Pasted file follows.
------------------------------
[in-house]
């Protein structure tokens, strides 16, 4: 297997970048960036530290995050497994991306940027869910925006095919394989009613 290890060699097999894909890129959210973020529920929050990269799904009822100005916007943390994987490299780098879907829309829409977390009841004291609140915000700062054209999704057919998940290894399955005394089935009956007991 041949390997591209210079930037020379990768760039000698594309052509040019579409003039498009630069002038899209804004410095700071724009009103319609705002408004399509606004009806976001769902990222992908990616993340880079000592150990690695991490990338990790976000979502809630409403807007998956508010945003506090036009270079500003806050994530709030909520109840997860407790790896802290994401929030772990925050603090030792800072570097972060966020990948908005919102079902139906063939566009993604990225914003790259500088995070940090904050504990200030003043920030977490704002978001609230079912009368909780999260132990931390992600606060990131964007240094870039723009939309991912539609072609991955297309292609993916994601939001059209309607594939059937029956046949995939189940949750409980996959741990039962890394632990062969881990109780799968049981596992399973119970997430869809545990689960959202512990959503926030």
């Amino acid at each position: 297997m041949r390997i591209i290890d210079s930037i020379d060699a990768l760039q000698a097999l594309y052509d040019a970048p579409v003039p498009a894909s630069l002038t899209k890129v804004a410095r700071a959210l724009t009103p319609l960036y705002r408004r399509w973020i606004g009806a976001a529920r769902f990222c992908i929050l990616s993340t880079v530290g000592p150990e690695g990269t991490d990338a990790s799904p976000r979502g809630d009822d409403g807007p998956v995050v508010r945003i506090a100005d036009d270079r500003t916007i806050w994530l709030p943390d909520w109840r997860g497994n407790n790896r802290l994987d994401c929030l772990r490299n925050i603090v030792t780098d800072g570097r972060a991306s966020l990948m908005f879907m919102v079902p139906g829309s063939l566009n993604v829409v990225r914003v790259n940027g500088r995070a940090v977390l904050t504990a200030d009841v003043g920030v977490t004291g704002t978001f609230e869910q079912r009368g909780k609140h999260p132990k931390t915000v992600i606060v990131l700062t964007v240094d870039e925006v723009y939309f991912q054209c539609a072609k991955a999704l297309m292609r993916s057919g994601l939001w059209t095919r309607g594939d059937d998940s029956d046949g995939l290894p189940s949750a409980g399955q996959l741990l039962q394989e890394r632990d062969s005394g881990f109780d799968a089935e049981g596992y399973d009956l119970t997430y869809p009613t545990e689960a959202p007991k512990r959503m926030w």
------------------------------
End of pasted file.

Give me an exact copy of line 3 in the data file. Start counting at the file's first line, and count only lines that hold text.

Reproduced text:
């Amino acid at each position: 297997m041949r390997i591209i290890d210079s930037i020379d060699a990768l760039q000698a097999l594309y052509d040019a970048p579409v003039p498009a894909s630069l002038t899209k890129v804004a410095r700071a959210l724009t009103p319609l960036y705002r408004r399509w973020i606004g009806a976001a529920r769902f990222c992908i929050l990616s993340t880079v530290g000592p150990e690695g990269t991490d990338a990790s799904p976000r979502g809630d009822d409403g807007p998956v995050v508010r945003i506090a100005d036009d270079r500003t916007i806050w994530l709030p943390d909520w109840r997860g497994n407790n790896r802290l994987d994401c929030l772990r490299n925050i603090v030792t780098d800072g570097r972060a991306s966020l990948m908005f879907m919102v079902p139906g829309s063939l566009n993604v829409v990225r914003v790259n940027g500088r995070a940090v977390l904050t504990a200030d009841v003043g920030v977490t004291g704002t978001f609230e869910q079912r009368g909780k609140h999260p132990k931390t915000v992600i606060v990131l700062t964007v240094d870039e925006v723009y939309f991912q054209c539609a072609k991955a999704l297309m292609r993916s057919g994601l939001w059209t095919r309607g594939d059937d998940s029956d046949g995939l290894p189940s949750a409980g399955q996959l741990l039962q394989e890394r632990d062969s005394g881990f109780d799968a089935e049981g596992y399973d009956l119970t997430y869809p009613t545990e689960a959202p007991k512990r959503m926030w």